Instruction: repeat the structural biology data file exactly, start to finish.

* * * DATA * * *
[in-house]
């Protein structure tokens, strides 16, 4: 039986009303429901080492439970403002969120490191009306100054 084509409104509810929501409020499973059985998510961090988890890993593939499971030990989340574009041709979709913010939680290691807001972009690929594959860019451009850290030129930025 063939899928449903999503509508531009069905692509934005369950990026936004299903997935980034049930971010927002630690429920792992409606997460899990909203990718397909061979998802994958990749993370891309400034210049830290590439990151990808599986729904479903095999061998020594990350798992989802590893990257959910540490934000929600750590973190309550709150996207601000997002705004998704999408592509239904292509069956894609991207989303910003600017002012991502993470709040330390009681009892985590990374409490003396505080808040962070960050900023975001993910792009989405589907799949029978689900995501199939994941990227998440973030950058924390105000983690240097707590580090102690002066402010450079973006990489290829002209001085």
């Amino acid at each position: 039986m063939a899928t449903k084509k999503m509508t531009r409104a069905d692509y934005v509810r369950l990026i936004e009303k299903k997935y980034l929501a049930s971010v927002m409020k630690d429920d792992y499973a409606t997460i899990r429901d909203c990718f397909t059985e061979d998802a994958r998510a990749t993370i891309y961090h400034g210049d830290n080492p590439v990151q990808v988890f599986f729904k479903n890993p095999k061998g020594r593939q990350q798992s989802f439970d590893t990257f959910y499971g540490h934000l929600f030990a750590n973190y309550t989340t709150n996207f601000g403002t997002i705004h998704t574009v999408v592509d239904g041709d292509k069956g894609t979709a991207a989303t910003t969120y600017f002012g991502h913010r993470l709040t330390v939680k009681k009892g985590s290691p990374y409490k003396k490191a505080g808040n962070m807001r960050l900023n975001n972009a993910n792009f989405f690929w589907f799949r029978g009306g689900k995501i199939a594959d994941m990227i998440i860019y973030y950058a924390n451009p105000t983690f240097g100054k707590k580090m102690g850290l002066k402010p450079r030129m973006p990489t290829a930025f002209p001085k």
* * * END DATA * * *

[in-house]
């Protein structure tokens, strides 16, 4: 039986009303429901080492439970403002969120490191009306100054 084509409104509810929501409020499973059985998510961090988890890993593939499971030990989340574009041709979709913010939680290691807001972009690929594959860019451009850290030129930025 063939899928449903999503509508531009069905692509934005369950990026936004299903997935980034049930971010927002630690429920792992409606997460899990909203990718397909061979998802994958990749993370891309400034210049830290590439990151990808599986729904479903095999061998020594990350798992989802590893990257959910540490934000929600750590973190309550709150996207601000997002705004998704999408592509239904292509069956894609991207989303910003600017002012991502993470709040330390009681009892985590990374409490003396505080808040962070960050900023975001993910792009989405589907799949029978689900995501199939994941990227998440973030950058924390105000983690240097707590580090102690002066402010450079973006990489290829002209001085």
């Amino acid at each position: 039986m063939a899928t449903k084509k999503m509508t531009r409104a069905d692509y934005v509810r369950l990026i936004e009303k299903k997935y980034l929501a049930s971010v927002m409020k630690d429920d792992y499973a409606t997460i899990r429901d909203c990718f397909t059985e061979d998802a994958r998510a990749t993370i891309y961090h400034g210049d830290n080492p590439v990151q990808v988890f599986f729904k479903n890993p095999k061998g020594r593939q990350q798992s989802f439970d590893t990257f959910y499971g540490h934000l929600f030990a750590n973190y309550t989340t709150n996207f601000g403002t997002i705004h998704t574009v999408v592509d239904g041709d292509k069956g894609t979709a991207a989303t910003t969120y600017f002012g991502h913010r993470l709040t330390v939680k009681k009892g985590s290691p990374y409490k003396k490191a505080g808040n962070m807001r960050l900023n975001n972009a993910n792009f989405f690929w589907f799949r029978g009306g689900k995501i199939a594959d994941m990227i998440i860019y973030y950058a924390n451009p105000t983690f240097g100054k707590k580090m102690g850290l002066k402010p450079r030129m973006p990489t290829a930025f002209p001085k």